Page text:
The inhabitants of the then Lithuania did not yet recognize themselves as “Lithuanians”, defining themselves by their clan-tribe or locality (for example, “Samogitians”). Western Russian lands in the XII-XIII centuries. were territorially divided into specific principalities. The regional names “Polotsk”, “Pinyan”, “Novgorodians” and others were used. However, neither the inhabitants of the Novogrudok principality, nor Polotsk, nor Pinsk, either together or separately, did not recognize themselves as “Belarusians”. The inhabitants of Volhynia and Kyiv region did not consider themselves “Ukrainians” either. They called themselves and their country “Rus”, preserving the memory of the ethnocultural unity of the Russian land. This unity was held together by a common confession – the Orthodox Faith and the Metropolitanate of “All Russia”.
Ruins of the Novogrudok castle
Supporters of the concept of the “Lithuanian-Belarusian” state seem to understand this, arguing that the formation of the “Belarusian nationality” ended under the conditions of the Grand Duchy of Lithuania in the 16th century. If we follow this logic, then it should become “Lithuanian-Belarusian” not earlier than this time. You can’t put the cart in front of the horse! A manipulation is taking place: there is no “Belarusian” or “Lithuanian” “nationality” yet, but the “Lithuanian-Belarusian” state already exists. All that remains is to invent an ethnic nebula like “proto-Belarusians”, from which the “Belarusian nationality” can be derived. Sometimes in the historical literature they directly write about the “Rusyns” of the GDL, and in parentheses in the explanation they speak of the “Belarusians”.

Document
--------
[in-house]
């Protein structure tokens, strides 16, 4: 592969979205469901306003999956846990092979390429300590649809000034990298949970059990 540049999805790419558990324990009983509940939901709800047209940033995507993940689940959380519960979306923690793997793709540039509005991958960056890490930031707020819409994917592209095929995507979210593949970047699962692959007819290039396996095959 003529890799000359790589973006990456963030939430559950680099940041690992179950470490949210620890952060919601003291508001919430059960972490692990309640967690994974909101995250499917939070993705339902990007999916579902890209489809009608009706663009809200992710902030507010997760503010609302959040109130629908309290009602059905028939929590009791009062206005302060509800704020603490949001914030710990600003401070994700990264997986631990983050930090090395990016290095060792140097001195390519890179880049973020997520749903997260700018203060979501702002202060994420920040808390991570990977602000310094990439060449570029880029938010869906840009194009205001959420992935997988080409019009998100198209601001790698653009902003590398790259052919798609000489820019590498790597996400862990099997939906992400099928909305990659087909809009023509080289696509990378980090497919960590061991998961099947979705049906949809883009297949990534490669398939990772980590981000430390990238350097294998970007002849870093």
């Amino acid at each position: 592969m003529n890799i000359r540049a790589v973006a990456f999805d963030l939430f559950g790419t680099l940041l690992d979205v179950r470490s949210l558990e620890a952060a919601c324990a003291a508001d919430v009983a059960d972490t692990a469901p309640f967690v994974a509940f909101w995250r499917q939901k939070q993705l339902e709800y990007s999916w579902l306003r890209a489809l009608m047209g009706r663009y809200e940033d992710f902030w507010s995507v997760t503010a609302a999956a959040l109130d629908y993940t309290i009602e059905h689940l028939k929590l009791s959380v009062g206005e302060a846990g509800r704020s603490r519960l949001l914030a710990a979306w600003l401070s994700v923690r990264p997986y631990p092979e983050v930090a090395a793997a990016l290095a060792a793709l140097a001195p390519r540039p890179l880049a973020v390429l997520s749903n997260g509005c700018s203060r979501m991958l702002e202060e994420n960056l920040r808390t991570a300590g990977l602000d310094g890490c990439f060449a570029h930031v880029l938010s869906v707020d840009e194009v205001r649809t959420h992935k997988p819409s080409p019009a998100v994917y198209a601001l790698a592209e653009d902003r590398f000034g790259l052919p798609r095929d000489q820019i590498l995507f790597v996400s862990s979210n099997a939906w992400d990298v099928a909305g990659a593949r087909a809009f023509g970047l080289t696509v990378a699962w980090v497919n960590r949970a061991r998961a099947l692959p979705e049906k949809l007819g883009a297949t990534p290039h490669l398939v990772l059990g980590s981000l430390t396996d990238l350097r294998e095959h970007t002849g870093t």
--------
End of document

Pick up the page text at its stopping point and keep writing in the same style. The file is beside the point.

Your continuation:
Modern creators of “national historical concepts” both in Lithuania and Belarus face a difficult task: to emphasize the decisive role of Lithuanians or Belarusians in the formation of the Grand Duchy of Lithuania and at the same time to explain how the political borders of this state went far beyond the ethnic residence of Lithuanians and Belarusians. The idea of ”polyethnicity”, a kind of “brotherhood and union of peoples” seems so convenient and generally reconciling. It remains only to obscure the historical evidence of the struggle between Lithuania and Russia, which is being done.